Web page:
Super Flu:

Antigenic shift in influenza

Imagine that the year is 1919. You have just survived one of the greatest infectious disease disasters of the 20th century. Twenty million people world-wide (500,000 in the United States) have died from a brutal disease that causes their lungs to fill with fluid and their bloodstream to be filled with deadly toxins. A large number of these people were young adults with no previous health problems.

The disease responsible is influenza : the common flu.

An outbreak such as the one in 1918 could easily occur again if the influenza virus were to undergo a process known as "antigenic shift".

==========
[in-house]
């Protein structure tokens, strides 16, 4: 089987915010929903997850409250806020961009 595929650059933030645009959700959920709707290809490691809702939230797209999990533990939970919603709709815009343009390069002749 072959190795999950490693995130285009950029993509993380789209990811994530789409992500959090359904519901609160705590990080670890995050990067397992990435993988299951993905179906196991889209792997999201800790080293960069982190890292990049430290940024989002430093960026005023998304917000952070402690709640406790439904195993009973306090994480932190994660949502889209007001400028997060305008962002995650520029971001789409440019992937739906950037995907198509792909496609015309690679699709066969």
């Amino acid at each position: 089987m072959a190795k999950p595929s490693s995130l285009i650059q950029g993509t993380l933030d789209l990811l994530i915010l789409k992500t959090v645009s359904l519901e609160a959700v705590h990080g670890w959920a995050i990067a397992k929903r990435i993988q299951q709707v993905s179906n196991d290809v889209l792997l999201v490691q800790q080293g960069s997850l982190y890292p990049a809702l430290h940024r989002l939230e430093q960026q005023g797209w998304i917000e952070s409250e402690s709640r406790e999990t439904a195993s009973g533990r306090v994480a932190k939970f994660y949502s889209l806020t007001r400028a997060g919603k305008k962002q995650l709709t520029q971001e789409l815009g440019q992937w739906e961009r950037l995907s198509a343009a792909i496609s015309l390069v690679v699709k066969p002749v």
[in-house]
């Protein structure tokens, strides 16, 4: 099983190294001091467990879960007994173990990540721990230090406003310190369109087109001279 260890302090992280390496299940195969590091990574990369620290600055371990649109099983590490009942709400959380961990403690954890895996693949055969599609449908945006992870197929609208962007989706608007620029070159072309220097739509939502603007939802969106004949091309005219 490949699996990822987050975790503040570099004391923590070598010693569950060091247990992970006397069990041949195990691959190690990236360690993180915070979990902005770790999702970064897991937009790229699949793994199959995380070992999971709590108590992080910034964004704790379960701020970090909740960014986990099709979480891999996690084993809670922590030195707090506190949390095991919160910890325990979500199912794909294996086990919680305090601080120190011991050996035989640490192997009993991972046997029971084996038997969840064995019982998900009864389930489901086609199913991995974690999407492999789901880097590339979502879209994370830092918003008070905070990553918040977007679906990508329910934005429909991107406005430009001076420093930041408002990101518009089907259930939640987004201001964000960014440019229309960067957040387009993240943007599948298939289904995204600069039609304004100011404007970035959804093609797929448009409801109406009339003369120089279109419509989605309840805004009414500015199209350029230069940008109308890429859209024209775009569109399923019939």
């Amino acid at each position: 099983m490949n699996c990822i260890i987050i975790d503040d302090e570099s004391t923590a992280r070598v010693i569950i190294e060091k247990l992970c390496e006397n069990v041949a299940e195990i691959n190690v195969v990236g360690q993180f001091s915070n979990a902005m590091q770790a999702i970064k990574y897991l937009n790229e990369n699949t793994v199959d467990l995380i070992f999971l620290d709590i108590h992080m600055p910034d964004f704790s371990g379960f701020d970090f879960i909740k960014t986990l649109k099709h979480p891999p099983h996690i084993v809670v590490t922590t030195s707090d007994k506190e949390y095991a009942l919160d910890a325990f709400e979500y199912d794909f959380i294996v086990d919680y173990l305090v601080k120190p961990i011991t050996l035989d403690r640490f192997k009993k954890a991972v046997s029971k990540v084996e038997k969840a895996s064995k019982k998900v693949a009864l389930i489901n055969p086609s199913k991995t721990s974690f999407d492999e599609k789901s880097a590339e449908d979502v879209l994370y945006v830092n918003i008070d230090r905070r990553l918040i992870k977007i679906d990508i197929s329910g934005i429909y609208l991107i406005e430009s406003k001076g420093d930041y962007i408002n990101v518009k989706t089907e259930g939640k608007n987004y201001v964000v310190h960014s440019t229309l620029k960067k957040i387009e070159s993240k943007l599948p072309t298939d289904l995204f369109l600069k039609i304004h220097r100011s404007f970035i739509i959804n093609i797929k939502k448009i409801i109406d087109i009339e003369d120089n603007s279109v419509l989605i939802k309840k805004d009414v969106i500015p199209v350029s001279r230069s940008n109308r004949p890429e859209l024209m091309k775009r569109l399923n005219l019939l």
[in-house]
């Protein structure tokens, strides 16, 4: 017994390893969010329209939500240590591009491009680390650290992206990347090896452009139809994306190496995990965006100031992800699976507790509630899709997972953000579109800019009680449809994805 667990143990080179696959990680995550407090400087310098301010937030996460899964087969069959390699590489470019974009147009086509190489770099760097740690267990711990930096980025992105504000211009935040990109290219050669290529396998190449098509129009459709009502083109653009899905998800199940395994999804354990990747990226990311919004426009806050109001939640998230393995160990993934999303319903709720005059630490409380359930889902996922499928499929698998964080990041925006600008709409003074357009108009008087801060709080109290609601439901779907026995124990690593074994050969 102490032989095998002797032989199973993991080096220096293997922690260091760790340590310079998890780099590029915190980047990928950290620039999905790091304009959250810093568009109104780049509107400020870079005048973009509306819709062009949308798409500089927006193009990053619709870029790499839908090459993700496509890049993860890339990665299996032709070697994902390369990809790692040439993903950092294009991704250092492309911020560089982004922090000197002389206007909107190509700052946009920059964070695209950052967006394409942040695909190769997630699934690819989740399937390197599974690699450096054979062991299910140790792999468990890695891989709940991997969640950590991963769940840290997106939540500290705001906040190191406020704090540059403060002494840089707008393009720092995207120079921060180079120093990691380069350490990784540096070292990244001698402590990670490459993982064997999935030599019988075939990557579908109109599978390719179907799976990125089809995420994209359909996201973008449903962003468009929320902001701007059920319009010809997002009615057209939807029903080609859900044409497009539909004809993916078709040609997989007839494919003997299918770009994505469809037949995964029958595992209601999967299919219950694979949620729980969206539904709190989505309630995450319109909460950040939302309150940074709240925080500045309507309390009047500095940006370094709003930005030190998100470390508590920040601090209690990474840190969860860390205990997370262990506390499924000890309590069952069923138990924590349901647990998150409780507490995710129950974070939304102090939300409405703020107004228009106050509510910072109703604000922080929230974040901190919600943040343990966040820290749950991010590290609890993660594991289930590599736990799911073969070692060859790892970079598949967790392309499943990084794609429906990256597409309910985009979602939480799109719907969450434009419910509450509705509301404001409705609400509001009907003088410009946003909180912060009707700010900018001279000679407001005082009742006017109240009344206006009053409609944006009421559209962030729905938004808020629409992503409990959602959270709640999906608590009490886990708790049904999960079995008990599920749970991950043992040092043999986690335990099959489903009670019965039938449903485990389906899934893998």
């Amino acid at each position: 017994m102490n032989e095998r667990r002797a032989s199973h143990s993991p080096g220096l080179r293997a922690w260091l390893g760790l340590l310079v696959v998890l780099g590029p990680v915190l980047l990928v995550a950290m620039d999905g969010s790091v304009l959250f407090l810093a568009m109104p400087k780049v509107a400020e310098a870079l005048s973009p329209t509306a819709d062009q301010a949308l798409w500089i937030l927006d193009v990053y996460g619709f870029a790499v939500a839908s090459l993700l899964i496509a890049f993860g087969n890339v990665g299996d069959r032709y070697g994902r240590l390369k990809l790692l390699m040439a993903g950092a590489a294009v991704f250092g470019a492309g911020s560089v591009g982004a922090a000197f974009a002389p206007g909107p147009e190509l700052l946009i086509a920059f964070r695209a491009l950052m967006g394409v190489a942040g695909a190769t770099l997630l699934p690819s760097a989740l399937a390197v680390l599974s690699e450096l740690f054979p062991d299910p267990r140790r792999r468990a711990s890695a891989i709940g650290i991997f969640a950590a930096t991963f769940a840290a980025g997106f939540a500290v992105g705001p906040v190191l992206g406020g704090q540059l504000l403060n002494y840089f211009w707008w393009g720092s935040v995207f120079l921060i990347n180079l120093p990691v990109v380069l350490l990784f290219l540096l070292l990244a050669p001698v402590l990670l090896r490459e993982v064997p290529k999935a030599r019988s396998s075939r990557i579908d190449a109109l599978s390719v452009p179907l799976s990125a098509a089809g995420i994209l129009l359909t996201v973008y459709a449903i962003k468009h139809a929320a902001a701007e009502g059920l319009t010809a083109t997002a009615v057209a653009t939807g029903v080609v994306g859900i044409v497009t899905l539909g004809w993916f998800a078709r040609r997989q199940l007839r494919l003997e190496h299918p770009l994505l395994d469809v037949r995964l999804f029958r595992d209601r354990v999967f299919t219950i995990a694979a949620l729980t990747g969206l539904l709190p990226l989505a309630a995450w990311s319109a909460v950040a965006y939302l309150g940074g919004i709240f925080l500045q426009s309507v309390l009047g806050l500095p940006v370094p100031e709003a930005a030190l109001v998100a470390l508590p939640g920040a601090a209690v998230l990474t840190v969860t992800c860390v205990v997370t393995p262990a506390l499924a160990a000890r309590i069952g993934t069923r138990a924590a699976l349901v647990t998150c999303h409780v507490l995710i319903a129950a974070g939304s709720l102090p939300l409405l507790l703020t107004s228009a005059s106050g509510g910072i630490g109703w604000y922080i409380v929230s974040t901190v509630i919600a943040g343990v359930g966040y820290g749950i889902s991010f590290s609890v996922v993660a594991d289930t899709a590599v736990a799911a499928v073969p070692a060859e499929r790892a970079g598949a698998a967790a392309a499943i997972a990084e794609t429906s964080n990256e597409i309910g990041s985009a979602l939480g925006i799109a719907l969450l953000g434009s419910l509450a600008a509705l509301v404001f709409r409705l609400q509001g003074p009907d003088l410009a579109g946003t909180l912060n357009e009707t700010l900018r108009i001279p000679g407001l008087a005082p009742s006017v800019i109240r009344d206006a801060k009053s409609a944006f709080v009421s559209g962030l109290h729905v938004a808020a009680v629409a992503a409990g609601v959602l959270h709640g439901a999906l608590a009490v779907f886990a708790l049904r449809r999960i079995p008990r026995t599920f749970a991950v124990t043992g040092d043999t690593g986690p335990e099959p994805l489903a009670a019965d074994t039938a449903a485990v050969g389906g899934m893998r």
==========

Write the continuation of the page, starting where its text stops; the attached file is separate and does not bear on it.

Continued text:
The information below and on following pages describes antigenic shift in influenza and its consequences for public health.

Anatomy of the virus:
Influenza viruses are composed of an icosahedral (20-sided) protein capsid surrounded by a lipid envelope. Imbedded in the envelope are spikes of two proteins; hemagglutinin (H) and neuraminidase (N). H and N are coded for by two separate pieces of viral RNA. Influenza has 8 pieces of RNA total.

Antigenic shift:
The animation to the left shows antigenic shift occuring due to reassortment of RNA segments from two different viral strains infecting the same cell.

View the frames singly with explanatory text.

CU Scientists in the Spotlight | Opportunities and Resources for K-12 Teachers | Research Opportunities for CU-Boulder Undergraduates | Opportunities for Graduate Students and Scientists | About BSI | BSI Home